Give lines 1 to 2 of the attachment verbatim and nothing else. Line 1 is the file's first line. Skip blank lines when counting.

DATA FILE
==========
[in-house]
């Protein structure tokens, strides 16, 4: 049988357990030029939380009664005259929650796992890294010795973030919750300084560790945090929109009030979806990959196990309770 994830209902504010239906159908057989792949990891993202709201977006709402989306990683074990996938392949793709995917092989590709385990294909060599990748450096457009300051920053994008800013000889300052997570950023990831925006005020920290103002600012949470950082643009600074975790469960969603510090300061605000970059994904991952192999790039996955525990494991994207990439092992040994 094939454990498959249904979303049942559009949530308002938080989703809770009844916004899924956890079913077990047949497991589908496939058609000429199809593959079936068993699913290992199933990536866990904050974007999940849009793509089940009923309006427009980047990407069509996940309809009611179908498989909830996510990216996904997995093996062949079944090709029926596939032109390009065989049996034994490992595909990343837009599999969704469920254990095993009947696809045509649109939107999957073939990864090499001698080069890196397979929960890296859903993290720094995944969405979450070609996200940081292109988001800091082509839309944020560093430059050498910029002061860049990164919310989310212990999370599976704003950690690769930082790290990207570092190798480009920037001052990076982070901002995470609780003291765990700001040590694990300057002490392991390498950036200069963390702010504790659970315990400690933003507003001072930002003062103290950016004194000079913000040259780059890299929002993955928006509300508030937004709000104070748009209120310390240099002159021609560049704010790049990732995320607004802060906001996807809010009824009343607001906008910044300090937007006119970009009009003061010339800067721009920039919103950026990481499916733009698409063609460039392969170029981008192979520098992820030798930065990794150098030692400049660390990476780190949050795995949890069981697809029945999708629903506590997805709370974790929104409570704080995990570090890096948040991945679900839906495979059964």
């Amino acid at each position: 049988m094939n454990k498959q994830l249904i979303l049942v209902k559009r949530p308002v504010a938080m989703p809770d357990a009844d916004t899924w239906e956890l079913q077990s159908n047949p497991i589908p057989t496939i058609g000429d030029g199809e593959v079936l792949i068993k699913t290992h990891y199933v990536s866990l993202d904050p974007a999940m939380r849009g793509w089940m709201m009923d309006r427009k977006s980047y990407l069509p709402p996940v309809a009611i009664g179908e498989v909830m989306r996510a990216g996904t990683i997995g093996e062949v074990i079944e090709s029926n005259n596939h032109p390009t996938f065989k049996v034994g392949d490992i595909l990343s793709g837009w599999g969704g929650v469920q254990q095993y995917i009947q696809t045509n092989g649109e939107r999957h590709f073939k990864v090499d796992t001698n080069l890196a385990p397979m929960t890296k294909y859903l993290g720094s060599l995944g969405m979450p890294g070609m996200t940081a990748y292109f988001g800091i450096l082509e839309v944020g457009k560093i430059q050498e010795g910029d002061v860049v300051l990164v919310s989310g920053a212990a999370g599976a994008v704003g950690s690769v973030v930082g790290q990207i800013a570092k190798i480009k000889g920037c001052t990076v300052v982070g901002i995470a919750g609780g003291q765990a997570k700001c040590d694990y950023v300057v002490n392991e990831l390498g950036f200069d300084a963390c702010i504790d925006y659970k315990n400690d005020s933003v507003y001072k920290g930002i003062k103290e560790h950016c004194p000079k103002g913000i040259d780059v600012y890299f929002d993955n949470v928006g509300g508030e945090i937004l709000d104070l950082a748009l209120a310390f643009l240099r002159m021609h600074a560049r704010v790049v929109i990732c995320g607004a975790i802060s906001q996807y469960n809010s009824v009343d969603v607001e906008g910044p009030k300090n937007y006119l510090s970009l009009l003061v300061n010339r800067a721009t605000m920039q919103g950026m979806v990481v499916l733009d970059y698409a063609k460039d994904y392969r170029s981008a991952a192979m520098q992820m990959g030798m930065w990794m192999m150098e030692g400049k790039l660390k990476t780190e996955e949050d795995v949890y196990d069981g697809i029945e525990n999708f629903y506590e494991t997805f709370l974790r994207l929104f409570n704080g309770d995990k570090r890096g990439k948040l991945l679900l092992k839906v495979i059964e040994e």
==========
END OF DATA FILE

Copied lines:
[in-house]
């Protein structure tokens, strides 16, 4: 049988357990030029939380009664005259929650796992890294010795973030919750300084560790945090929109009030979806990959196990309770 994830209902504010239906159908057989792949990891993202709201977006709402989306990683074990996938392949793709995917092989590709385990294909060599990748450096457009300051920053994008800013000889300052997570950023990831925006005020920290103002600012949470950082643009600074975790469960969603510090300061605000970059994904991952192999790039996955525990494991994207990439092992040994 094939454990498959249904979303049942559009949530308002938080989703809770009844916004899924956890079913077990047949497991589908496939058609000429199809593959079936068993699913290992199933990536866990904050974007999940849009793509089940009923309006427009980047990407069509996940309809009611179908498989909830996510990216996904997995093996062949079944090709029926596939032109390009065989049996034994490992595909990343837009599999969704469920254990095993009947696809045509649109939107999957073939990864090499001698080069890196397979929960890296859903993290720094995944969405979450070609996200940081292109988001800091082509839309944020560093430059050498910029002061860049990164919310989310212990999370599976704003950690690769930082790290990207570092190798480009920037001052990076982070901002995470609780003291765990700001040590694990300057002490392991390498950036200069963390702010504790659970315990400690933003507003001072930002003062103290950016004194000079913000040259780059890299929002993955928006509300508030937004709000104070748009209120310390240099002159021609560049704010790049990732995320607004802060906001996807809010009824009343607001906008910044300090937007006119970009009009003061010339800067721009920039919103950026990481499916733009698409063609460039392969170029981008192979520098992820030798930065990794150098030692400049660390990476780190949050795995949890069981697809029945999708629903506590997805709370974790929104409570704080995990570090890096948040991945679900839906495979059964």